I was searching through my emails the other day for something from my raid leader. I never delete anything ever, so I spotted a really old one– it was entitled “Still need a prot paladin?” and dated 2/16/2011. Today is 2/16/2012. I was floored to realize that it’s been a year– a whole year! — exactly, since I first found my guild.
I can’t believe it’s been that long. A year is nothing compared to most people’s raid careers, and I have raided in general for a long longer than that, but it’s been a very happy year of raiding for me. It means a lot to me to realize that I have been with my guild for that long … and that I still like it just as much as the day that I joined.
A lot of people write and blog about their frustrations. I certainly do. But sometimes it’s more important to write about what you are actually happy with, and what you enjoy.
Well, I like raiding! I love it, and sometimes I feel like I’m the last of a dying breed. I have wanted to post for a long time about why — and I guess that starts with the story of how I found my guild.
I complain a lot. I sometimes feel like I’m one of those people who goes through life unhappy with everything. My twitter feed is full of complaint, I constantly and happily QQ about everything around me. I am sure I frustrate lots of the people I know with my inability to just plain be happy with whatever I am doing at the time. Raiding was like that for me, two years ago, when I was raiding with my casual raiding guild and just got too frustrated to stick around. I wanted to like it, but I just wasn’t happy. I resigned from the raiding core, and decided to search for something different.
After I had left, I got a little bit depressed about my inability to find satisfaction in this silly game. I figured it was a character flaw of mine– ye olde “It’s not you, it’s me.” A normal person playing World of Warcraft would be very happy to just hang out and joke around in raid. I took the game too seriously, or maybe I was mean and awful to other people around me, or I enjoyed calling people out for their mistakes or something. Maybe I got some kind of elitist pleasure out of telling people they were wrong. Because that is what hardcore raiders do, right? They enjoy yelling at the people around them, and troll anyone who is not gifted with the spare time to raid 5 nights a week for 5 hours a night. Oh, and the only difference was time, too. Hardcore raiders just spend a stupid amount of time on the game, they devote their whole life to it, and all they do is kill things a little bit faster and brag all the time to make lesser mortals feel bad.
I spent about six weeks not raiding in my old guild, just looking for a new home. I don’t think they missed me all that much, but I am pretty sure that they were very irritated with me leaving and talked about me quite a bit both behind my back & to my face. An officer in the guild told me flat out it was a shame I was leaving the most friendly guild ever to, basically, get screamed at by some nerd in the internet whenever I made the slightest mistake.
I was really afraid, deep down, that he was right. I wouldn’t be up for it. I would like to think of myself as a friendly person, and I’m also a female raider without a very thick skin… I imagined myself in some egotistical guild full of jerks who threw around racial epithets and made fun of each other meanly all the time. Was that what I wanted to do?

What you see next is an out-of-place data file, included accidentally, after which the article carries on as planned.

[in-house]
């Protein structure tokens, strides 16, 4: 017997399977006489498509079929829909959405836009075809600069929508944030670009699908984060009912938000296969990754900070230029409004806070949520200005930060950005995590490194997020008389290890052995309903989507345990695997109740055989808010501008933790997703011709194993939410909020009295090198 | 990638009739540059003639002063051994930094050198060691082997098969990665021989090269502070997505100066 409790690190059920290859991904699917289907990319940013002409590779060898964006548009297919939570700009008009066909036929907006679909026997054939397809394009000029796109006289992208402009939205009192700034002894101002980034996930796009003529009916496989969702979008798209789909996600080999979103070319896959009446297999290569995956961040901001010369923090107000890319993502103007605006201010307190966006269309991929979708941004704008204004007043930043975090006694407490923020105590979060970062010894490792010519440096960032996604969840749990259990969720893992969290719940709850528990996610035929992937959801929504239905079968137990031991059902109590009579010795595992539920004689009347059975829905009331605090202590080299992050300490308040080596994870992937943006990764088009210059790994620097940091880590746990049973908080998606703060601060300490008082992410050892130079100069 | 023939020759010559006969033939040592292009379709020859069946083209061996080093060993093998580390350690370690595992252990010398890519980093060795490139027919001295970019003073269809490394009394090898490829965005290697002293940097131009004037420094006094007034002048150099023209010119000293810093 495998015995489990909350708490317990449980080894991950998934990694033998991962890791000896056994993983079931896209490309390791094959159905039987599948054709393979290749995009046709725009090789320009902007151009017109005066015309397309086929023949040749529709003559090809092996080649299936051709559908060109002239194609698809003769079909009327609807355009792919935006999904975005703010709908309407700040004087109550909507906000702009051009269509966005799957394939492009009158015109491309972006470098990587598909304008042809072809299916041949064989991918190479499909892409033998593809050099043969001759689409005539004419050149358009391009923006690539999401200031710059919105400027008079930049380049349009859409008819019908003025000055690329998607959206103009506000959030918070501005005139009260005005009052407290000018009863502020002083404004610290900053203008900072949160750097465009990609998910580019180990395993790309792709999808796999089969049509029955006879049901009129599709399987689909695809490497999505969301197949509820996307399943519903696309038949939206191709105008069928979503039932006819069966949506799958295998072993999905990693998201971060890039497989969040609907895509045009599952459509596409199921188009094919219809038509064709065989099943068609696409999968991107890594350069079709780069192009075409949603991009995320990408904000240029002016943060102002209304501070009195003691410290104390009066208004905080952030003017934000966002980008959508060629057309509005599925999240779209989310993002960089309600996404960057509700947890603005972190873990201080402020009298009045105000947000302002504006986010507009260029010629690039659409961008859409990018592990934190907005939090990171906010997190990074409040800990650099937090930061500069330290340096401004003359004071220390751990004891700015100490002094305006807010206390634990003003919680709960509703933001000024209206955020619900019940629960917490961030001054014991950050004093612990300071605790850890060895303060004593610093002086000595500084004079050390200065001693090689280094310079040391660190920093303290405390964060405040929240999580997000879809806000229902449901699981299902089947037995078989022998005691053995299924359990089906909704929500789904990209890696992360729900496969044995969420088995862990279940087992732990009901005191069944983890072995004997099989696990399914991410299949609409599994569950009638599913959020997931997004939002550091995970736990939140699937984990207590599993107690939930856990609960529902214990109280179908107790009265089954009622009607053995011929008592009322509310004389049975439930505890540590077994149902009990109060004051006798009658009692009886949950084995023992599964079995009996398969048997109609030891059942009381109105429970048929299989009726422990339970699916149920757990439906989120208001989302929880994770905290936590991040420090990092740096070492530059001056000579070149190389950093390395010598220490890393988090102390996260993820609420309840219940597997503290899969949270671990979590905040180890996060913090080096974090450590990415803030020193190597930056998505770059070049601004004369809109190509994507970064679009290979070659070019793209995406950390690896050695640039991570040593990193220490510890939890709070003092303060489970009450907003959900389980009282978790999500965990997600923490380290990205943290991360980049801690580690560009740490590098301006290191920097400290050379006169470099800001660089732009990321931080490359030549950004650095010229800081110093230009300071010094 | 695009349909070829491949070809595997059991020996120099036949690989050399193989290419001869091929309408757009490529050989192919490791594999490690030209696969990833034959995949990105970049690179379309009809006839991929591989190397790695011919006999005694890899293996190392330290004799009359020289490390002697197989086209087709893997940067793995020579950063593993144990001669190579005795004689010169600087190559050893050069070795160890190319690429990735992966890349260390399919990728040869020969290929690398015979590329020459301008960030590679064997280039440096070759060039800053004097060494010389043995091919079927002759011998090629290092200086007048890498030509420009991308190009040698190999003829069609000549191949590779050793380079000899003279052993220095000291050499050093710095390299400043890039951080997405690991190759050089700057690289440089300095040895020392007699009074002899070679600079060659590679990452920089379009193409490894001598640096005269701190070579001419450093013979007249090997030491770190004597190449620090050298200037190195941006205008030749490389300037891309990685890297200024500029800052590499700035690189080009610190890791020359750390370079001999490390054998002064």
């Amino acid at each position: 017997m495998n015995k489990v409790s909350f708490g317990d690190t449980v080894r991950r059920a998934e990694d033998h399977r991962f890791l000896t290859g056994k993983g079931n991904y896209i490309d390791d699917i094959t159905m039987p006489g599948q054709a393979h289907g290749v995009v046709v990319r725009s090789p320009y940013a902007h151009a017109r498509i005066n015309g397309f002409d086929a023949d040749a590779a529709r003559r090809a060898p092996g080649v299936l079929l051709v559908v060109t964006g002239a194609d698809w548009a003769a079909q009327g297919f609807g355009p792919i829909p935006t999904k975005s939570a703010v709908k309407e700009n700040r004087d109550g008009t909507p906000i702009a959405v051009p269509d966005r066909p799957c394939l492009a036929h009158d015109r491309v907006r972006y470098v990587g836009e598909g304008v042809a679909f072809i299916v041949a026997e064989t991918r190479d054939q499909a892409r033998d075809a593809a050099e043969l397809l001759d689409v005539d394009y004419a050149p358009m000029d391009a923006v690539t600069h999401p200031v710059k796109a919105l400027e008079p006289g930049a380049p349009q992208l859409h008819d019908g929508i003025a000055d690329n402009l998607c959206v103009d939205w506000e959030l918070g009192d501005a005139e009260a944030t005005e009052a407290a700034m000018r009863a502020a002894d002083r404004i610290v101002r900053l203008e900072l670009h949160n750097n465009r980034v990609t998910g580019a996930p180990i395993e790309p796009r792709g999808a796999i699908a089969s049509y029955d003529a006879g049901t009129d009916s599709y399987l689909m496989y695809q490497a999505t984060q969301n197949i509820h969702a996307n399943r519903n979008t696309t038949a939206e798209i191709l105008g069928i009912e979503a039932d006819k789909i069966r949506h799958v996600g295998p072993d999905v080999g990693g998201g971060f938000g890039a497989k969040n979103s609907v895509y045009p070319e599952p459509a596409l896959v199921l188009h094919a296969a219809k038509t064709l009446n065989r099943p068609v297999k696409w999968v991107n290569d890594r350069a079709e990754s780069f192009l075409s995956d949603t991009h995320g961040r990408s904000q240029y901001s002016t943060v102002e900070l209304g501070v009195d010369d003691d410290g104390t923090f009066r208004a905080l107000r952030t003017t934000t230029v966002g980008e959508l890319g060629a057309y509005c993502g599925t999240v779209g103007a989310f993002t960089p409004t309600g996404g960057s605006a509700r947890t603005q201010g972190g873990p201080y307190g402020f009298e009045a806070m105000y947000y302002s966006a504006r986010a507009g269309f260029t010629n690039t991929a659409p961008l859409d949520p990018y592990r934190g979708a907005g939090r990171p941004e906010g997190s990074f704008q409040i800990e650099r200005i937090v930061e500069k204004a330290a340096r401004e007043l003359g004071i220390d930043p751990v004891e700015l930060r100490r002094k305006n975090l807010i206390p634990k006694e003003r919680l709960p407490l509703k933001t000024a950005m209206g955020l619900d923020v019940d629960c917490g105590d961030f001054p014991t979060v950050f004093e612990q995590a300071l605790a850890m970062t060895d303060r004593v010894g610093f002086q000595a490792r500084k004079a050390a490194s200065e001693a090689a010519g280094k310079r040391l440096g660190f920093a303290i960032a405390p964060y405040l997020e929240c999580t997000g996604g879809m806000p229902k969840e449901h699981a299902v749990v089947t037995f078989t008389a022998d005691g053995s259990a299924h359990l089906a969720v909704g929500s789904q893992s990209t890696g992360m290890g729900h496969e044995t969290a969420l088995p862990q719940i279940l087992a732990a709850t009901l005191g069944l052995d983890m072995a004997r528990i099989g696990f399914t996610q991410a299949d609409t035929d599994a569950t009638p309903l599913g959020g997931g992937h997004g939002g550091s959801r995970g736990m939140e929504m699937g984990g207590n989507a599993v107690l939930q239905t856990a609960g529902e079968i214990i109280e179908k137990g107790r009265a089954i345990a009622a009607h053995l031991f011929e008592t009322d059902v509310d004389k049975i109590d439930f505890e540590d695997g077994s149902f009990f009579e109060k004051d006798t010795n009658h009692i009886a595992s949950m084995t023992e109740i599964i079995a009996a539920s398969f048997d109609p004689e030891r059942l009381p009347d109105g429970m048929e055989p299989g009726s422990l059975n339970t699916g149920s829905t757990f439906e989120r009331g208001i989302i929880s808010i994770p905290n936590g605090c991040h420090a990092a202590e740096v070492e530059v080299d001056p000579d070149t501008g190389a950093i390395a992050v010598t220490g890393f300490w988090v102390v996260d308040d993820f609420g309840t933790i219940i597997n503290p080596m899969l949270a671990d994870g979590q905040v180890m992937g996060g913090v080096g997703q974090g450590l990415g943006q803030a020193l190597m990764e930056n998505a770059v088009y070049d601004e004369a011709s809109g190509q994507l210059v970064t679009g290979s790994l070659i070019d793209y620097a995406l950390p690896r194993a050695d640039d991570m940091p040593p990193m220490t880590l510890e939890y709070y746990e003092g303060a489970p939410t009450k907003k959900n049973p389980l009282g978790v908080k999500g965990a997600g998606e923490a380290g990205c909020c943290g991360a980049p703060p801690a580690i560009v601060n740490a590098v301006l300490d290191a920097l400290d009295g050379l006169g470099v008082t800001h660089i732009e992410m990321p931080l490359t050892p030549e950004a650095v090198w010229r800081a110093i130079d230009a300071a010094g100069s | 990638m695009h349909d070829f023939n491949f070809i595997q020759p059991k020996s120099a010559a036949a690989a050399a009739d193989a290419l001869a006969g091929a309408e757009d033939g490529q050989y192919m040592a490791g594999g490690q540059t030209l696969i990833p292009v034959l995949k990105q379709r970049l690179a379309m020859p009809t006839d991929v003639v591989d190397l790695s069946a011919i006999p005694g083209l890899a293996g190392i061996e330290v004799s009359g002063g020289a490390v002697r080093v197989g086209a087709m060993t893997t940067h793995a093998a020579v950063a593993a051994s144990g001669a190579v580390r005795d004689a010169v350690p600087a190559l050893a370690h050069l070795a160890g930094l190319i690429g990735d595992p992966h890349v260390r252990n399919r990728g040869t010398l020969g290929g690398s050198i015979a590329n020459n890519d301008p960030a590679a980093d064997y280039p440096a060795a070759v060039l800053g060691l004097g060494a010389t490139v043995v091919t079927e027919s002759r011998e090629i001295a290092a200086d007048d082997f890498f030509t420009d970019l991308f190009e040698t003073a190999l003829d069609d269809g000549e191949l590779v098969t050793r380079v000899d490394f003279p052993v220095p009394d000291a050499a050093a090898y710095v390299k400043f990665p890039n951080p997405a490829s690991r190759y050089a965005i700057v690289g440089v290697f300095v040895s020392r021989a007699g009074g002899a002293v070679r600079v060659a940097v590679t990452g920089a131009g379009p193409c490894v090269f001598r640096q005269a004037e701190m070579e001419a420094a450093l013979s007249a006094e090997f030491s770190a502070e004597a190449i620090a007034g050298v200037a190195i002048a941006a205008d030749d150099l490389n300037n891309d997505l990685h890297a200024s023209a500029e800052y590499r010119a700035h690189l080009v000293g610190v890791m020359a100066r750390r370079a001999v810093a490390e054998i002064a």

I wanted to raid more, so I went looking for a 4 night guild that was not too crazy, but was reasonably progressed and focused. There are very few guilds like that, and even fewer that were recruiting a tank at the time. It was not a brief search.
Then I found a guild that looked about right, in a post on Maintankadin looking for a prot paladin. The crazy thing was that they only raided 3 nights a week, and yet they were like 2 bosses ahead of the 4 night guilds I’d been looking at. Obviously this was Something Wicked. I was pretty afraid of whether or not the raid leader would be a jerk (see: previous comments about what I was told to expect). So I asked him if he would get on vent and talk to me, so I could try to figure out what it would be like to raid with the person who was of course going to yell and scream at me a lot every time I messed up. To my surprise, he didn’t sound much like a jerk at all.
He asked me something like, “How are you going to respond to criticism? You’re a tank and that means your mistakes are going to wipe the raid a lot– and I am going to tell you when you make one. So I have to know how you are going to handle it.” What was I supposed to say? I think I told him honestly that I had no idea, but that I really prefer to know about my mistakes and would try my best to fix them. I had a vague idea though, from talking to him, that he this guild didn’t sound like a place where people were jerks. It just sounded like a place where people really, really wanted to kill very hard bosses and to do so efficiently. So I put in an app, was accepted, and went to my first raid.
My first raid was a mess.
It was the most terrifying, stressful, and crazy night I have ever had in World of Warcraft.
It was H Conclave and I joined right in the middle of stressful mid-progression on that fight, and to make matters worse, we (as we later found out) used a very stupid strategy that put the least geared tank (me) in an almost unsurvivable position. I cannot tell you how very, very, very nervous I was and how very scary it was. Probably 90% of those wipes that night were due to my death.
I will try to communicate my massive culture shock by picking out and describing the biggest change.